French anti-vaccine protests expose right-wing politics of Jean-Luc Mélenchon

Last weekend, tens of thousands in France took part in protests against the Macron government’s “health pass,” which effectively legally mandates vaccination against the coronavirus. The protests were politically dominated and led by the extreme right. They mobilised both fascistic layers openly opposed to coronavirus restrictions as well as disoriented, libertarian and anti-scientific sections of the middle class opposed to vaccination.

The protests were called by openly neo-fascist parties, including Marion Maréchal Le Pen and Florian Philippot, the leader of the Patriots party. Le Pen and Philippot openly call for ending even limited measures to combat the virus. Underscoring the political forces mobilised in this movement, the weekend of the protests saw two coronavirus vaccination centres in the Isère and Pyrénées regions attacked.

Jean-Luc Melenchon in Marseille, May 11, 2019. (AP Photo/Claude Paris)

But the central role in providing this movement with a “popular” image has been played by pseudo-left tendencies, including Jean-Luc Mélenchon’s Unsubmissive France (La France Insoumise—LFI).

Macron’s law requires that anyone who enters public spaces, including cafes and restaurants, public transport and shopping centres, carry with them a “health pass,” consisting either of evidence of total vaccination, recent recovery from the coronavirus, or a negative test in the previous 48 hours. Health care workers are legally required to be vaccinated. In a particularly reactionary measure, coronavirus tests will no longer be free.

The Socialist Equality Party does not support Macron’s law, which is not aimed at stopping the spread of the coronavirus. It is aimed at justifying his policy of fully reopening the economy, ending social-distancing measures, and allowing the coronavirus to spread, in order to support business operations and corporate profits. While vaccination in France stands at only approximately 40 percent, daily cases are already over 18,000, dominated by the more contagious Delta variant. Macron’s policy of herd immunity is preparing a new wave of deaths.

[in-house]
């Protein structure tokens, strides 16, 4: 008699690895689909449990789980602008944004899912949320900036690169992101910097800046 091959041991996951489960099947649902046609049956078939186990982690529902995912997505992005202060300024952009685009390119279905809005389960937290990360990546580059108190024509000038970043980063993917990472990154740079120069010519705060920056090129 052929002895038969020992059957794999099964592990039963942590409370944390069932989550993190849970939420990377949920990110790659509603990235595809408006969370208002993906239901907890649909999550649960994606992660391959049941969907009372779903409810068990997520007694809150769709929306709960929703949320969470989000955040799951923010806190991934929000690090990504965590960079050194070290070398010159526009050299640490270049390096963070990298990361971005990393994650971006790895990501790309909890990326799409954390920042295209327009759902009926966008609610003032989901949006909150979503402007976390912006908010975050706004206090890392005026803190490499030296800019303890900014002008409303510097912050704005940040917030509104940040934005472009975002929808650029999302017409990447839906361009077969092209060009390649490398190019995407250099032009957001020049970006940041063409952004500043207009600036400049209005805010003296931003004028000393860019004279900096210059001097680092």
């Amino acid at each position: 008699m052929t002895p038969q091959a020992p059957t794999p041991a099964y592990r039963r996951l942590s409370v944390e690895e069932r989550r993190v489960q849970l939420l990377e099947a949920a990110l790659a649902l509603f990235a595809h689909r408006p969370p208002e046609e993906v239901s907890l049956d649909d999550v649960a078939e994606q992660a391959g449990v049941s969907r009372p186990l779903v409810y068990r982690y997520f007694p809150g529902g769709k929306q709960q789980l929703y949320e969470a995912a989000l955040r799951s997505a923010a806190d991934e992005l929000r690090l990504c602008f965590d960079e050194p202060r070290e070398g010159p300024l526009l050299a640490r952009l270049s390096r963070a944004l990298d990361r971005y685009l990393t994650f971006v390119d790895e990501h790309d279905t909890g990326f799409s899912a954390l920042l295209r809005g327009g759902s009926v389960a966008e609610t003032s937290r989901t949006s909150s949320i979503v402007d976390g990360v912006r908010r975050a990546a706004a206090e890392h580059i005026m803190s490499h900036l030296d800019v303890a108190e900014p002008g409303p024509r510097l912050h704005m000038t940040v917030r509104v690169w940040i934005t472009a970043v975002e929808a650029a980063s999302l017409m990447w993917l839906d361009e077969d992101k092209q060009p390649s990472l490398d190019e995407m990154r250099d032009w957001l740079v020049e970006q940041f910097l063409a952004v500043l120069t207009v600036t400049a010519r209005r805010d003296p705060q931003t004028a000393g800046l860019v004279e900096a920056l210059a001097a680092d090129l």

The campaign by LFI against the law, however, has not been aimed at mobilising working class opposition to this policy of herd immunity. Rather, it has supported the same policy by promoting resistance to vaccinations and undermining public consciousness of the necessity for a continued struggle against the pandemic.

Following Macron’s announcement of the new law on Monday, Mélenchon and fellow LFI deputy François Ruffin released statements which dovetailed with the right-wing campaign against mass vaccination. They endorsed the protests to be held on July 17 without acknowledging that far-right forces were leading calls for the protests.